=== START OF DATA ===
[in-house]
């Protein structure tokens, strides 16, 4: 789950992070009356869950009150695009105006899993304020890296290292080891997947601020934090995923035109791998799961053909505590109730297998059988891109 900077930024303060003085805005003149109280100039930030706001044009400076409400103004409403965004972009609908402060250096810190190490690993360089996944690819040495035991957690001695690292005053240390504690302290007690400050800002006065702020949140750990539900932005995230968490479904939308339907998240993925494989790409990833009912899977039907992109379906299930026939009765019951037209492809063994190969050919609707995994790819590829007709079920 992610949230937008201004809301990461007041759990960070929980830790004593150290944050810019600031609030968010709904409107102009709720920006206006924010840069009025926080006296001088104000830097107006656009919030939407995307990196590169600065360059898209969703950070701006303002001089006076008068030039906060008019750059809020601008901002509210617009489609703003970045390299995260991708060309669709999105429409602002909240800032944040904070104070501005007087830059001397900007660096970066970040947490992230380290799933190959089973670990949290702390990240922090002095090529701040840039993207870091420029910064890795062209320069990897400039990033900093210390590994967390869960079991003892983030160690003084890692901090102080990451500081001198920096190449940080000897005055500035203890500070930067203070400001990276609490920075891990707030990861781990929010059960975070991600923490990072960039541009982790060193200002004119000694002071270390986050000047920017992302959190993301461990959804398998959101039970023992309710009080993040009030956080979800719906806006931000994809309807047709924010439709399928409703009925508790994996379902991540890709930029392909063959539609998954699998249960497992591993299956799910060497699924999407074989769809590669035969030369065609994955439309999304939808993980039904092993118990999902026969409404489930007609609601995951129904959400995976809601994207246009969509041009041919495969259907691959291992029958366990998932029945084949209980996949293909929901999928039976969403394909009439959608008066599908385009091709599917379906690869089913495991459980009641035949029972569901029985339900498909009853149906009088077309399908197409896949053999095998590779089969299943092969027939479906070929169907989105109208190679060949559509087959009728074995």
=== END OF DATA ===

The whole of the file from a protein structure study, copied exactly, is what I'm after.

[in-house]
């Protein structure tokens, strides 16, 4: 789950992070009356869950009150695009105006899993304020890296290292080891997947601020934090995923035109791998799961053909505590109730297998059988891109 900077930024303060003085805005003149109280100039930030706001044009400076409400103004409403965004972009609908402060250096810190190490690993360089996944690819040495035991957690001695690292005053240390504690302290007690400050800002006065702020949140750990539900932005995230968490479904939308339907998240993925494989790409990833009912899977039907992109379906299930026939009765019951037209492809063994190969050919609707995994790819590829007709079920 992610949230937008201004809301990461007041759990960070929980830790004593150290944050810019600031609030968010709904409107102009709720920006206006924010840069009025926080006296001088104000830097107006656009919030939407995307990196590169600065360059898209969703950070701006303002001089006076008068030039906060008019750059809020601008901002509210617009489609703003970045390299995260991708060309669709999105429409602002909240800032944040904070104070501005007087830059001397900007660096970066970040947490992230380290799933190959089973670990949290702390990240922090002095090529701040840039993207870091420029910064890795062209320069990897400039990033900093210390590994967390869960079991003892983030160690003084890692901090102080990451500081001198920096190449940080000897005055500035203890500070930067203070400001990276609490920075891990707030990861781990929010059960975070991600923490990072960039541009982790060193200002004119000694002071270390986050000047920017992302959190993301461990959804398998959101039970023992309710009080993040009030956080979800719906806006931000994809309807047709924010439709399928409703009925508790994996379902991540890709930029392909063959539609998954699998249960497992591993299956799910060497699924999407074989769809590669035969030369065609994955439309999304939808993980039904092993118990999902026969409404489930007609609601995951129904959400995976809601994207246009969509041009041919495969259907691959291992029958366990998932029945084949209980996949293909929901999928039976969403394909009439959608008066599908385009091709599917379906690869089913495991459980009641035949029972569901029985339900498909009853149906009088077309399908197409896949053999095998590779089969299943092969027939479906070929169907989105109208190679060949559509087959009728074995």